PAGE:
When we face trials, we should not turn away from them. When we fall short, we should not give up. Jacob was called to be the father of many nations, and through his enduring these trials, through his trust in God, God was able to turn him from the image of Laban the deceiver to the image of Christ. God asks the same of each of us: to persist, and to seek to be faithful to him, in prayer and in deed, in the midst of the brokenness of this world. We are not alone in this. While we were still sinners—still a mess like Jacob—God sent his only son to die for us on the cross, to heal our broken relationship with him. Christ offers us grace to strengthen us in our daily lives as we seek to live out that healed relationship.
So, dear friends, I want to encourage you to look with fresh eyes for God’s healing in this world. Sometimes we can find it hard to find in our own lives, so I would encourage you first to look at the messiness of your neighbours. Then in that messiness, look for God’s healing grace. When we’ve trained ourselves to see God’s healing work in others, it might just be a little bit easier to see where God is healing us in our own lives, and how we can respond in faith and live into God’s healing.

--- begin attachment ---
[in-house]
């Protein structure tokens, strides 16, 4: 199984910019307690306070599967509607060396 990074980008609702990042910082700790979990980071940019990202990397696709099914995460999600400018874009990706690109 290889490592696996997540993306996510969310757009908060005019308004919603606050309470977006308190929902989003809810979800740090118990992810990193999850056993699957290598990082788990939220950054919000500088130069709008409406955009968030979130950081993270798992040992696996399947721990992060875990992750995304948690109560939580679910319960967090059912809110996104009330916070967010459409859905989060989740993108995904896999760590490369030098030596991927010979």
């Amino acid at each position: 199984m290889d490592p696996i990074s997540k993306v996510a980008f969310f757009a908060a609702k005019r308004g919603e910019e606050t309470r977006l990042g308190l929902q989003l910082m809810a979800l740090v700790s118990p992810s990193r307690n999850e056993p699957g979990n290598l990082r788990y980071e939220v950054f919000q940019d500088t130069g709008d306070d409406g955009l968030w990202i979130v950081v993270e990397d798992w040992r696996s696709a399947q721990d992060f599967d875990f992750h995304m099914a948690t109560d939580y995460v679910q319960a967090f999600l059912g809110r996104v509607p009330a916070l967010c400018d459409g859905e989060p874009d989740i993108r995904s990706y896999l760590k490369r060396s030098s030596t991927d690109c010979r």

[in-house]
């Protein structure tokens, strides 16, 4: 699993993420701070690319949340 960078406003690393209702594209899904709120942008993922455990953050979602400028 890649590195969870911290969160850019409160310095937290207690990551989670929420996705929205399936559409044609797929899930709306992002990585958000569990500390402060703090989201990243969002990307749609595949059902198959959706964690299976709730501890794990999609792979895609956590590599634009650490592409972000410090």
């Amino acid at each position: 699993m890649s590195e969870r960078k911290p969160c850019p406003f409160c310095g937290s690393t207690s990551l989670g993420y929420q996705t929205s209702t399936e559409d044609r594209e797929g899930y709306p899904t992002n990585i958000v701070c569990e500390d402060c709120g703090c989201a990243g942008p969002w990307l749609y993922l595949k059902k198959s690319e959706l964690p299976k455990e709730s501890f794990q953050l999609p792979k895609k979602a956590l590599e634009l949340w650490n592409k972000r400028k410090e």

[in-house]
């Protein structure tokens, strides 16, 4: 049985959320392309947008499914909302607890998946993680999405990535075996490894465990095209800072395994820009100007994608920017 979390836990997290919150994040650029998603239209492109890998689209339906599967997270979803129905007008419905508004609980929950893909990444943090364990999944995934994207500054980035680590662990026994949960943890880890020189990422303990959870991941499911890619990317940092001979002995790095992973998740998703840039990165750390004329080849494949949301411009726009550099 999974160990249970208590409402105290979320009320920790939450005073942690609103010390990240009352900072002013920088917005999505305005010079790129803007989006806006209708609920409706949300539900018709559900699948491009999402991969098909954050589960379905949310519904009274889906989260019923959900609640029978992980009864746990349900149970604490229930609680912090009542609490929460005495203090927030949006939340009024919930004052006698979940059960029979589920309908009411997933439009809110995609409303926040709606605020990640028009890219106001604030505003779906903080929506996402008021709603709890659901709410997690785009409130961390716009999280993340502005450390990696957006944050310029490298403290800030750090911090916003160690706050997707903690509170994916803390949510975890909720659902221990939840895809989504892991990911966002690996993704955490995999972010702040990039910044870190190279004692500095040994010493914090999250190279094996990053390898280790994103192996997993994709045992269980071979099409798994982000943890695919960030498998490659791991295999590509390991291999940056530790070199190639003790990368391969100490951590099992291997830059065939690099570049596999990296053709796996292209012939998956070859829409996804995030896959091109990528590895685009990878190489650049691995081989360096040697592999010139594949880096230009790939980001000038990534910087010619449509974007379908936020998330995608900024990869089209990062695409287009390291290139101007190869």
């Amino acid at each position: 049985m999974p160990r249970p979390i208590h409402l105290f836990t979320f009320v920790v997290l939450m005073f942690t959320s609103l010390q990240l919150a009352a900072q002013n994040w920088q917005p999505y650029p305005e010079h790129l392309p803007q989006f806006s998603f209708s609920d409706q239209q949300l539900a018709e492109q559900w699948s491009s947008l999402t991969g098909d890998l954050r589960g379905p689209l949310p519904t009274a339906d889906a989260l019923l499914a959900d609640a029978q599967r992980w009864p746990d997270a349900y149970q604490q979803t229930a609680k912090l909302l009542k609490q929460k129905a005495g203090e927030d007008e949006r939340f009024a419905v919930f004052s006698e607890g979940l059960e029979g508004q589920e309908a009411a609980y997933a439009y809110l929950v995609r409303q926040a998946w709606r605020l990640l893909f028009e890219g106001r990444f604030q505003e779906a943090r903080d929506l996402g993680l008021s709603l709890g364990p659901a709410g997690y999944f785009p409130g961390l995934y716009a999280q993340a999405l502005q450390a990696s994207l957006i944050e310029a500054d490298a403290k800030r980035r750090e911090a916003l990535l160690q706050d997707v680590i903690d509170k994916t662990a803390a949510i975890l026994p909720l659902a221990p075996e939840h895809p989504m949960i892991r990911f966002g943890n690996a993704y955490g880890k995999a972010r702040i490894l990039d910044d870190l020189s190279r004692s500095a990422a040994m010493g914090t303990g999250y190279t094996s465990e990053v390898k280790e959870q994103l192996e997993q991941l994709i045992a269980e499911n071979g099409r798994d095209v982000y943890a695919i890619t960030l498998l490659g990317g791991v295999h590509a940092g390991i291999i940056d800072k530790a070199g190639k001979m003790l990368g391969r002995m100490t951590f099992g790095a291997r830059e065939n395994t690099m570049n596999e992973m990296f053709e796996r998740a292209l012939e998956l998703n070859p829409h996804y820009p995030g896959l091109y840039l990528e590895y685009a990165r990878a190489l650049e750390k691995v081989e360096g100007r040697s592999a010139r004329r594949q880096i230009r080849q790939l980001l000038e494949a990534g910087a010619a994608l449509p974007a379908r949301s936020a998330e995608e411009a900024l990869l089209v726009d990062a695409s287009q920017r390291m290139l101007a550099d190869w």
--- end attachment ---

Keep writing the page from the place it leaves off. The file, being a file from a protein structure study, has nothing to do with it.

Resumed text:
I have spoken to you in the name of the Father, and of the Son and of the Holy Spirit. Amen.
[i] See Gen i. 26-28 for God’s purposes for the creation of humanity and Gen ii. 22-24 for the ideal of Marriage.
[ii] Gen xxv. 24-26
[iii] Gen xxv. 29-34
[iv] Gen xxvii. 1-29
[v] Gen xxvii. 41-46
[vi] Gen xxviii. 10-22
[vii] St Jerome, Epistle 22.40
[viii] Gen xxix. 25
[ix] Gen xxix. 31-xxx. 24
[x] Rm viii. 18
[xi] Rm viii. 28
[xii] St Jerome, Epistle 22.40